After six years of war, Syria’s moderate rebels are broken and marginalised. And now, as Bashar al-Assad has wished for so long, al-Qaeda extremists are leading the insurgency.
The resilience of the right in Europe and the Anglosphere.
How much better would our politics be if this question was settled, once and for all?
Cameron needs a better plan for Syria than mere party-politicking, says Ian Lucas.
A review of Ian Kershaw and Heinrich August Winkler’s accounts of Europe’s “age of catastrophe”, 1914-49.
New statues and memorabilia are appearing, as Russians overlook the terror to hark back to a perceived era of order and national safety.
There is something unsettling about the western media’s fascination with North Korea, as these two books reveal.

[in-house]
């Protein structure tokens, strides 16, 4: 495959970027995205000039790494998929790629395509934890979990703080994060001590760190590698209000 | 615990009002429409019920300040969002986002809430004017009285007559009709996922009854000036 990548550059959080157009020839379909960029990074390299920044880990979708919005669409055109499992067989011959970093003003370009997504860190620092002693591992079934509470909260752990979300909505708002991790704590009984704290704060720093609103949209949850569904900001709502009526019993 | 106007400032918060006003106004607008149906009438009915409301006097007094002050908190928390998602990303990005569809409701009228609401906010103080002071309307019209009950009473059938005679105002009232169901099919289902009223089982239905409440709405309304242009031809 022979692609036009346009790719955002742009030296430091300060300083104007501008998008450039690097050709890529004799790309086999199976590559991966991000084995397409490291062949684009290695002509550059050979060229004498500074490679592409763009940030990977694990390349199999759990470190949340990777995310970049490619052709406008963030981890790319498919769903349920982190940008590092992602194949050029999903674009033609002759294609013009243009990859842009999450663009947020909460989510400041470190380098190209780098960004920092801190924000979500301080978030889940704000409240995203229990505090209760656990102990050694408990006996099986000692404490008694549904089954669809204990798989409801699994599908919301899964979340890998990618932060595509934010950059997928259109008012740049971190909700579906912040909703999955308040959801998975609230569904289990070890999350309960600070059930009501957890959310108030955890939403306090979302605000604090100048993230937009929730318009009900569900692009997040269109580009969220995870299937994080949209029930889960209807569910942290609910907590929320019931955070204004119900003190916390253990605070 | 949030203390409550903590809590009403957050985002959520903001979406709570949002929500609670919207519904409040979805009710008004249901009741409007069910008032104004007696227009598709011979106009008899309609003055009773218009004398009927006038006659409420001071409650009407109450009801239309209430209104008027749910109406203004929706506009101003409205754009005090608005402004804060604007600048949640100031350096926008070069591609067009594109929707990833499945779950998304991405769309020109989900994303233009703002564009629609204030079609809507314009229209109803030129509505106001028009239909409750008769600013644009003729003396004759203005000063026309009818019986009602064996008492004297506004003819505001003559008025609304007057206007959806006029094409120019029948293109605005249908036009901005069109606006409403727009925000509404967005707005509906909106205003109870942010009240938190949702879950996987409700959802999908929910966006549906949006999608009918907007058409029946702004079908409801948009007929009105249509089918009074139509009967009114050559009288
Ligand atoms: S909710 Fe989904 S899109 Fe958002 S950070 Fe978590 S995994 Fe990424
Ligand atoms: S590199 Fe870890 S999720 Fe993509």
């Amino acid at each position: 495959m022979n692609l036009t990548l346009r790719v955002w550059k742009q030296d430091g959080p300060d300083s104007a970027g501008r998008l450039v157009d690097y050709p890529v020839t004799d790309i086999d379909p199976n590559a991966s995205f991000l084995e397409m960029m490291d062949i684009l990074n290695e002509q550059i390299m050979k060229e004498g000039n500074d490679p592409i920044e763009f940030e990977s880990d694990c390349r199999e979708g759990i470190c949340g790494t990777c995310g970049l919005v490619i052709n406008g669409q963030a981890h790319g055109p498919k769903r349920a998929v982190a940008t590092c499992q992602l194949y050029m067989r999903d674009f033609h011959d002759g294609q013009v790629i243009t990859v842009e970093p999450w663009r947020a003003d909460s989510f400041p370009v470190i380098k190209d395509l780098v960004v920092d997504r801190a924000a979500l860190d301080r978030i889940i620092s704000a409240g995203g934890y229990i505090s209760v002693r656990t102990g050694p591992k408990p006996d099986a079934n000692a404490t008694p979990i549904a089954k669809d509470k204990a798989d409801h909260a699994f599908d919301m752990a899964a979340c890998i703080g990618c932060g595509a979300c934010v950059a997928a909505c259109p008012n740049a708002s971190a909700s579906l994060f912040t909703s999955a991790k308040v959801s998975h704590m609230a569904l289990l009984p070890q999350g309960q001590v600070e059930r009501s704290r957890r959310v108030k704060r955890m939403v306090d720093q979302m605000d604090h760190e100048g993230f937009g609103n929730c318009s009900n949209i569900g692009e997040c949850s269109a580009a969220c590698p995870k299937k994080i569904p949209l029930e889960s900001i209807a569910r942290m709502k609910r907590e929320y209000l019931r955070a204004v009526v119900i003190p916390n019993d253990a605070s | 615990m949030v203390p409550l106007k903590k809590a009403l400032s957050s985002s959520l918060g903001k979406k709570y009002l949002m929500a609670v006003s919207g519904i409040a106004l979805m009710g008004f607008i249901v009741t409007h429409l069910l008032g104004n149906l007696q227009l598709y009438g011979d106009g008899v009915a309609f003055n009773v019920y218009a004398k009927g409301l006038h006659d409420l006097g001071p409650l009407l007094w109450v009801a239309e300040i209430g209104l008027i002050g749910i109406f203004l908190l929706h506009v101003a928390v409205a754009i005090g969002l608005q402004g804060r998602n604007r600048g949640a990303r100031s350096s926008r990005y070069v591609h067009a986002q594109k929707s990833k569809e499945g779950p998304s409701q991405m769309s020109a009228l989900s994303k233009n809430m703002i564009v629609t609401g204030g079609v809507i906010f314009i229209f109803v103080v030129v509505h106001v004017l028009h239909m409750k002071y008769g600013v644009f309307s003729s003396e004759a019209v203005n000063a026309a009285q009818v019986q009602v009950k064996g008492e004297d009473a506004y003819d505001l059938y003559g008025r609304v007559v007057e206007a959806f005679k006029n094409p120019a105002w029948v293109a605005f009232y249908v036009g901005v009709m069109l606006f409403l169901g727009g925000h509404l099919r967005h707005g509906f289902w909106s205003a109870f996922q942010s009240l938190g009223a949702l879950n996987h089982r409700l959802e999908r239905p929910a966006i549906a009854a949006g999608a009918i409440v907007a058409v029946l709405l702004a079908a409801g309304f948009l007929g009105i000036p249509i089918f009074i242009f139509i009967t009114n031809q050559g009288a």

Robert Bringhurst and the rediscovery of the Haida mythtellers.
At that time we did talk about the occupation of Ireland. Now we have to pretend we didn’t and it’s all the jolly UK and thank you, England for the peace process.
In a new wave of repression under the Sisi regime, Egyptians are being forcibly disappeared.
Amid declining numbers of storytellers, veteran performer Ahmed Ezzarghani's ambition is to rescue Morocco's thousand-year-old tradition of storytelling from the era of technology.
The New Statesman goes behind the froth of daily headlines to look at the people and the passions shaping our world.
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